An oil can also be produced from the stalks, but the scent is less subtle than that from the flowers.
The principal constituents: Alcohols such as borneol, geraniol and linalool, esters such as geranyle and linalyl, and terpenes like pinene and limonene. Lavender oil also contains a high proportion of phenol, so is a strong antiseptic and antibiotic.
Dangers: Lavender is one of the least toxic oils, but care must still be taken. Lavandin (see page 124) is often sold as lavender, because it is cheaper to produce. No remedy will work if lavandin is inadvertently used instead of lavender. The price should be your guide: lavandin is one-third the price of lavender. There is so much adulteration, and one must be very sure of the oil’s provenance. It is however easy to make your own lavender oil (see page 27).
Lavender is the oil most associated with burns and healing of the skin. Anyone who is at all interested in aromatherapy will have heard the story of Dr R M Gattefosse, one of the founding fathers of the therapy, and lavender. When he severely burned his hand in the laboratory, he plunged it accidentally into the nearest bowl, full of essential oil of lavender. The pain ceased and the burn healed very quickly thereafter. At home, apply pure oil on a burn and cover with gauze of muslin (to let the skin breathe). Or, if there is no oil available, get some lavender flowers or leaves from the garden, apply to the burn, and wrap as above. It is also good for other skin problems, see below.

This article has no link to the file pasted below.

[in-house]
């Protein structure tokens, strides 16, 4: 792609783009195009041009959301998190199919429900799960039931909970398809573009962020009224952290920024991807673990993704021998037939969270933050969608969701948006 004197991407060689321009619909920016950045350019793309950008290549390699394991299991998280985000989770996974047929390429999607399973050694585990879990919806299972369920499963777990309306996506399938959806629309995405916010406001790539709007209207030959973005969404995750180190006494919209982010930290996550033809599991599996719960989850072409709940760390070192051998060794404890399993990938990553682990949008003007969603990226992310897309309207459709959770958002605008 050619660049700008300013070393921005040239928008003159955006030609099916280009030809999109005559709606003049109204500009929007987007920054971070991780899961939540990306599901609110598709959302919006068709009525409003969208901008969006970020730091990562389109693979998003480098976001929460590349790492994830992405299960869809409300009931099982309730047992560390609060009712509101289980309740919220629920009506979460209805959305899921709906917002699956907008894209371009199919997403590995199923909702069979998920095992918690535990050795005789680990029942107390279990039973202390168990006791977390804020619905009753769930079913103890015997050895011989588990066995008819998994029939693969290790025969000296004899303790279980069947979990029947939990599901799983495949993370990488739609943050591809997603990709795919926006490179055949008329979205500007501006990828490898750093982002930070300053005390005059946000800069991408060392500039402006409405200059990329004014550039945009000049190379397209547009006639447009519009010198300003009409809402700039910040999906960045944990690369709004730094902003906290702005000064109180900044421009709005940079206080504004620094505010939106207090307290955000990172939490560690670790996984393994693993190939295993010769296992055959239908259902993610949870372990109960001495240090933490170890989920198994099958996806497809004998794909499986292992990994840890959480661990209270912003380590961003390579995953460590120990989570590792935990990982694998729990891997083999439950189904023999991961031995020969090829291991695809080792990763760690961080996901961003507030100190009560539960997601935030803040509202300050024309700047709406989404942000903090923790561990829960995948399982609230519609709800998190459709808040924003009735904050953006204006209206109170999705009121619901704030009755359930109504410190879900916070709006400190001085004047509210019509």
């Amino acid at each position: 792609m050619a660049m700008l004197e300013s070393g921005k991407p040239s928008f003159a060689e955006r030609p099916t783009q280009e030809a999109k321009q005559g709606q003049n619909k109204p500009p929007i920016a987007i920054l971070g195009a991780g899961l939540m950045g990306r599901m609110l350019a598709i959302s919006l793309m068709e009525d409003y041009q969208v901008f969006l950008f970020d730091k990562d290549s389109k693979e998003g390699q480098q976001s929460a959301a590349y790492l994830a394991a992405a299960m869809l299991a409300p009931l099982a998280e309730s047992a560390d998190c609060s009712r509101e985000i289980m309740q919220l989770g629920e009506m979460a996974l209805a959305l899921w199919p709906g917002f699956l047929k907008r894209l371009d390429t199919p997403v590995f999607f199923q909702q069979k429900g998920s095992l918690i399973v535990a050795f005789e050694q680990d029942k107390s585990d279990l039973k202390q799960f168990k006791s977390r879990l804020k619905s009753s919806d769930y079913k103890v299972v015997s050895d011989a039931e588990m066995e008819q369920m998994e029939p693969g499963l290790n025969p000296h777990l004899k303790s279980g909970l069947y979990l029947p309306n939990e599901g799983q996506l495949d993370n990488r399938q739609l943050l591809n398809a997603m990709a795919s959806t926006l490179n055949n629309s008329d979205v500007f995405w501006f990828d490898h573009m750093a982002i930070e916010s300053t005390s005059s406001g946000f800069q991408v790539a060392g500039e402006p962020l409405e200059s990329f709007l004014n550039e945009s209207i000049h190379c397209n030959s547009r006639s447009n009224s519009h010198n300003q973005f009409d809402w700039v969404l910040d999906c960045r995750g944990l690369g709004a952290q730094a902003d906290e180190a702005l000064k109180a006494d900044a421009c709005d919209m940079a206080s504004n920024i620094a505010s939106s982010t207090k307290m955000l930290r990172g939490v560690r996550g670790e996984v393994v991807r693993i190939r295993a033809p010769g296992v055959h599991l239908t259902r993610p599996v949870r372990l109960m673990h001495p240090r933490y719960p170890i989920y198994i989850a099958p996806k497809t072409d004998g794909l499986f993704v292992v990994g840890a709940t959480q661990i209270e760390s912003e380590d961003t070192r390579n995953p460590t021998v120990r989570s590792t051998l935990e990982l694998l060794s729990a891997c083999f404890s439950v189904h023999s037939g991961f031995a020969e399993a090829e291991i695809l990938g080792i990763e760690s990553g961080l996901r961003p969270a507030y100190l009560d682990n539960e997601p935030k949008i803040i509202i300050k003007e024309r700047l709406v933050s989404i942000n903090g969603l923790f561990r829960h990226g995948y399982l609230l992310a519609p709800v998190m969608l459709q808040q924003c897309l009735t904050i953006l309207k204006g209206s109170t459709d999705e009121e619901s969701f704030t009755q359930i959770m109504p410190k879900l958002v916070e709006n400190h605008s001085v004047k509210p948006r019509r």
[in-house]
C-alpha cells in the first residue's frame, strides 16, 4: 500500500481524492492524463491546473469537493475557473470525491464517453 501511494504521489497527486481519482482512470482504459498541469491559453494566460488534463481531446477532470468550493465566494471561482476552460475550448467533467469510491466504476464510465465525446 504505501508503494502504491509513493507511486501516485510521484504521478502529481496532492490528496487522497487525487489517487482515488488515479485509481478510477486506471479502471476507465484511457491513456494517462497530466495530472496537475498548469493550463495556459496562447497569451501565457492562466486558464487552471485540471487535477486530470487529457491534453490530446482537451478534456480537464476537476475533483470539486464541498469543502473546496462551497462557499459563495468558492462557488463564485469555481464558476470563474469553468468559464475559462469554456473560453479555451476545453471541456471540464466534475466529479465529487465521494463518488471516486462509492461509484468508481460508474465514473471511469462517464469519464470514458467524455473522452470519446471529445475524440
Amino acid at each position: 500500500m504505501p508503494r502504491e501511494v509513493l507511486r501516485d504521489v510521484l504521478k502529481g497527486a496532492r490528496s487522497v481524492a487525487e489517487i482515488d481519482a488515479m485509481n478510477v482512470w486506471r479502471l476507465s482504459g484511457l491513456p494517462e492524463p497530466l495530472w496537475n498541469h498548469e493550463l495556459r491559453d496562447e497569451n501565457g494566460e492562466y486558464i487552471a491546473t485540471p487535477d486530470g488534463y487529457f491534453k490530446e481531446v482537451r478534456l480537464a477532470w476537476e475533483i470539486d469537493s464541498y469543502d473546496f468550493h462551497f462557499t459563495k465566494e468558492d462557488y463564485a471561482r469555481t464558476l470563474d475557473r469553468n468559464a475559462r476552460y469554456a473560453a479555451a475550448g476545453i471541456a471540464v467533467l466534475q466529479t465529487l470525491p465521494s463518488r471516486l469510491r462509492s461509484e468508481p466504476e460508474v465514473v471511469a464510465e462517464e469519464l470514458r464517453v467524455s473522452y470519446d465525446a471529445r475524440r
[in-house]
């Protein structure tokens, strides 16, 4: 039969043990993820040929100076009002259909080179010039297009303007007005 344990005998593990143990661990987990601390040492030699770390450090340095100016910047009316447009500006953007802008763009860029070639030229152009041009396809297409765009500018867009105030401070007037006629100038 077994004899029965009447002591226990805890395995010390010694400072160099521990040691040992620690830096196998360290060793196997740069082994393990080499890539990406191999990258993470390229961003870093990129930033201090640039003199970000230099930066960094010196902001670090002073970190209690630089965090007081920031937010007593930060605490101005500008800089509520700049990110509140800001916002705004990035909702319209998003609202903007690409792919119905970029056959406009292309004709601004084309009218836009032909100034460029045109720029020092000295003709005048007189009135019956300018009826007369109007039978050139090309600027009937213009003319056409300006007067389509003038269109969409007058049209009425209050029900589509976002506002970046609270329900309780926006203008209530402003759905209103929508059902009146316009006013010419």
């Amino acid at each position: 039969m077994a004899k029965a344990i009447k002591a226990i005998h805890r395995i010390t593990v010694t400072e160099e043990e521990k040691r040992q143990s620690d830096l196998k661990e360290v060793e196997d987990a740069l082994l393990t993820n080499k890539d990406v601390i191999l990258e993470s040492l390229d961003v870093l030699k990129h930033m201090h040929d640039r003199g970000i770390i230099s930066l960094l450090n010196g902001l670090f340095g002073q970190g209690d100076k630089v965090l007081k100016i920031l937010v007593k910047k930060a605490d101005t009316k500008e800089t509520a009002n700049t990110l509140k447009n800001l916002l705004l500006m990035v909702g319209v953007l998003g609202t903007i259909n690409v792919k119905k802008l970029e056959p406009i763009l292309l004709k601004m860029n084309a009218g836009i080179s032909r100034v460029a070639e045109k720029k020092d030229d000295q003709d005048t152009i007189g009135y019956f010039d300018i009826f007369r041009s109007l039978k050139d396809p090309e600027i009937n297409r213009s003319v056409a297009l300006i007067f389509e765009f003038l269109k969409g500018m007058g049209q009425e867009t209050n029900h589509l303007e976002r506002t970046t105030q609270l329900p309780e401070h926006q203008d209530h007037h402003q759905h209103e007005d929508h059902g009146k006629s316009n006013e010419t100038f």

Lavender is very effective in treating cystitis, vaginitis and leucor¬rhoea. Make a herbal tea with 5 ml (1 tsp) dried lavender flowers and 600 ml (1 pint) boiling water, infuse for 5 minutes, sweeten with honey and drink six times a day until the symptoms have disappeared. The tea can also be added to cold water in the bidet for the same problems, for urinary infections, and for those who have problems after intercourse (or add 3 drops of the oil to warm water in the bidet).
The herbal tea above is also good as a morning tonic for convalescents, as a digestive after meals, and for rheumatic conditions, and at the first appearance of a cold or ‘flu. For the latter, gargle tea with a couple of drops of the oil added and drink, at least five times a day.